Pharmacists to help spot potential cancer cases and speed up NHS diagnoses

·Lifestyle Writer, Yahoo Life UK
·4-min read
Pharmacist speaking about patients cancer symptoms. (Getty Images)
Hundreds of pharmacists in England to take part in the new cancer scheme. (Getty Images)

Pharmacists – the often unsung hero – are to be used to help check for potential cancer cases in a new NHS trial.

This is in a bid to give pharmacists more power to refer patients for cancer scans and tests, in order to improve the speed and process of diagnosis for many patients, with delays and waiting times often rife.

People with symptoms including a cough that lasts for three weeks or more, difficulty swallowing or blood in their urine will be able to see a pharmacist and be referred directly for scans and checks – all without needing to see a GP.

With hundreds of pharmacists in England to take part in the pilot scheme, this will hopefully benefit many people, with pharmacies to be invited to apply to be involved soon too.

Pharmacist speaking to patient. (Getty Images)
Your local pharmacist might turn in to your local GP when it comes to checking possible cancer symptoms. (Getty Images)

On top of this, the NHS also announced plans to launch 'roaming liver trucks', which will start to offer on the spot scans for people most at risk of getting liver cancer.

Hundreds of people are also expected to be scanned in the community as the mobile scanners visit GP practices, town centres and foodbanks to encourage the uptake of quick, non-invasive scans.

This action plan follows the successful rollout of targeted 'lung trucks' across the country, with more than 30,000 people invited for checks every month in mobile vehicles outside supermarkets and football stadiums, leading to many cancers diagnosed earlier.

The health service will also launch a new programme offering genetic testing to people in Jewish communities at high risk of having a genetic mutation linked to a higher risk of breast, ovarian and prostate cancers.

Up to one in 40 people of Jewish heritage carry BRCA genetic mutations, which can lead to certain cancers, compared with just one in 400 in the general population.

The NHS says this is expected to identify thousands more BRCA carriers over the next three years so they can seek early access to further surveillance and prevention programmes.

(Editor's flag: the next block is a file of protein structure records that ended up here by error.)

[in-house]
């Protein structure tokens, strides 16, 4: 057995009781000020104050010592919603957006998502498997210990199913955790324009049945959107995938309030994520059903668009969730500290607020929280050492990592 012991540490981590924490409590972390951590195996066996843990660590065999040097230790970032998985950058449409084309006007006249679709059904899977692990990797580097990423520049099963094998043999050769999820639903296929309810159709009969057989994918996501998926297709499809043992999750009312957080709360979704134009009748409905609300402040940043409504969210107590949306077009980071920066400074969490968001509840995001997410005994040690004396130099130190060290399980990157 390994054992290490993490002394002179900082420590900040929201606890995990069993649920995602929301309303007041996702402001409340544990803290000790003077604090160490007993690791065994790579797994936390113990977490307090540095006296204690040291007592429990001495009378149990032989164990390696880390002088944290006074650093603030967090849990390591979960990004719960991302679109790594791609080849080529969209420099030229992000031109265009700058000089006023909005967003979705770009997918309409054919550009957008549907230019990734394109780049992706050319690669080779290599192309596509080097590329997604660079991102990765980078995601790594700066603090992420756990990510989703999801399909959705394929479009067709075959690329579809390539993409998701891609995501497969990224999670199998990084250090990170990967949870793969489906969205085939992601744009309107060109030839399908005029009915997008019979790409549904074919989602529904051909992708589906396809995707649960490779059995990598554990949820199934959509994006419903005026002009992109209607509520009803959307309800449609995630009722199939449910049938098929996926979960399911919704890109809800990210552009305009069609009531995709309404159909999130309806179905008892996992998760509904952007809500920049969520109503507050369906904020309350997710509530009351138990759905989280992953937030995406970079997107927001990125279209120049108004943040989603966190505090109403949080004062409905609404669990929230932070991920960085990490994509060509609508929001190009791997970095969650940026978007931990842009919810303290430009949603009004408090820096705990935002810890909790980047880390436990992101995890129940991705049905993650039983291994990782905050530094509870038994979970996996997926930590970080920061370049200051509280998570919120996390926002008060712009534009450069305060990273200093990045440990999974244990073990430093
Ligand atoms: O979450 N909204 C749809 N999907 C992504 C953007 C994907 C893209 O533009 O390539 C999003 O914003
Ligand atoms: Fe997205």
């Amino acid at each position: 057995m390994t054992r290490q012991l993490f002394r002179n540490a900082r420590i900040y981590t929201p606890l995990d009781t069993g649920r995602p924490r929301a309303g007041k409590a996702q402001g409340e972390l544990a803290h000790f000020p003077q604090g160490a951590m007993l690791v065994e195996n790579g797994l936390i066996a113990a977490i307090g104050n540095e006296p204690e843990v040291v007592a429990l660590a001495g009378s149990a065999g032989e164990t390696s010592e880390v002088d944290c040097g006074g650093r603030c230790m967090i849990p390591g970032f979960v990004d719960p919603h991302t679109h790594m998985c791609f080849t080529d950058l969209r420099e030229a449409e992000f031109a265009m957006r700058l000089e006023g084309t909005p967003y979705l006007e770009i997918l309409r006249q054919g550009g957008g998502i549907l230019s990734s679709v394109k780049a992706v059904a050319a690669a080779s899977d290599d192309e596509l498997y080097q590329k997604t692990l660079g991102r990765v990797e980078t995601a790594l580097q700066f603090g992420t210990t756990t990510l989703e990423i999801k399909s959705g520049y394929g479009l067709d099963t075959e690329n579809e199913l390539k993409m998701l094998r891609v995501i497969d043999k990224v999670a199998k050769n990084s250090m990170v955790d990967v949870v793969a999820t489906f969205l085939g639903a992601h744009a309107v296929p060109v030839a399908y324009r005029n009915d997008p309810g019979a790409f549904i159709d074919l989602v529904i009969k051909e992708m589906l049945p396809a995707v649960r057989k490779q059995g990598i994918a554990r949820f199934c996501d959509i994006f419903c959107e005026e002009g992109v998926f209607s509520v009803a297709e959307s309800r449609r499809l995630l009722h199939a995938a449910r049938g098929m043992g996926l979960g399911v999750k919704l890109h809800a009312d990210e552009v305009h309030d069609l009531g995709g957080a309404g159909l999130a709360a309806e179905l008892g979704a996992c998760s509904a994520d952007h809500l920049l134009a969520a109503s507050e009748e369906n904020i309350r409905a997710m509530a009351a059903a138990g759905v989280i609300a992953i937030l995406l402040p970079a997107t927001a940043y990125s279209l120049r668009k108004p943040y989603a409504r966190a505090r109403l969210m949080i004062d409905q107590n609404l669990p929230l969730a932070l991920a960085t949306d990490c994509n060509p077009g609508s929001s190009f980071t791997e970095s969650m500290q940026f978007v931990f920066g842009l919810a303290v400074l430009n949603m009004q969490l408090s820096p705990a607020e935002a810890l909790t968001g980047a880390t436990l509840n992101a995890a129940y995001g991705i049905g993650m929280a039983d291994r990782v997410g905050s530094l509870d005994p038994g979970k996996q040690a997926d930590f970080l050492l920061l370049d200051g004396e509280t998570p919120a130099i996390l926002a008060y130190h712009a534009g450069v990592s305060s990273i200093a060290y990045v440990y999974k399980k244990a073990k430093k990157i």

Watch: Cancer diagnoses impacted as delayed waiting times and workforce crisis grips the NHS

“The NHS will not rest in our efforts to catch cancer early and save more lives, NHS England chief executive Amanda Pritchard will say when announcing the initiatives at the NHS Confed Expo conference in Liverpool.

“Throughout the pandemic, NHS staff developed new and innovative ways to ensure patients could get cancer checks and treatment as normal, including by providing COVID-safe drugs and delivering chemo at home.

“NHS staff have continued this innovation; from liver trucks travelling around the country to genetic testing and high street checks, we want to make it as easy as possible for those most at risk to get vital, life-saving tests.

“These plans have the power to truly transform the way we find and treat cancer, and ultimately spare thousands of patients and their families from avoidable pain and loss.”

The NHS Long Term Plan committed to increasing the proportion of cancers caught early, when they are easier to treat, from half to three in four.

“Doctors and nurses are working tirelessly to diagnose and treat the tens of thousands of people entering a very busy cancer care system," Dr Anthony Cunliffe, Macmillan Cancer Support’s National Clinical Adviser for Primary Care, said.

“This pilot will give people the opportunity to access more trained professionals in their community to get symptoms investigated, potentially getting them into the system earlier and easing pressure on frontline professionals, like GPs.

"The quicker someone is diagnosed, the better their chances of survival."

Pharmacy sign. (Getty Images)
Instead of waiting weeks to see your GP, pop in to the pharmacy. (Getty Images)

Michelle Mitchell, Cancer Research UK’s chief executive, added, “We’re pleased to see investment in innovative models of care, such as referrals from community pharmacy teams and mobile scanners.

"By changing the way people engage with the health service, we have the potential to help diagnose more cancers at an earlier, more treatable stage. We look forward to seeing how these efforts will support the NHS’s ambitious early diagnosis targets”.

Meanwhile, health and social care secretary Sajid Javid believes "harnessing ground-breaking innovations such as this will save lives and help us achieve our ambition of being the best place in Europe for cancer care".

If you think you have potential cancer symptoms, don't delay in seeking medical advice.

Additional reporting PA.

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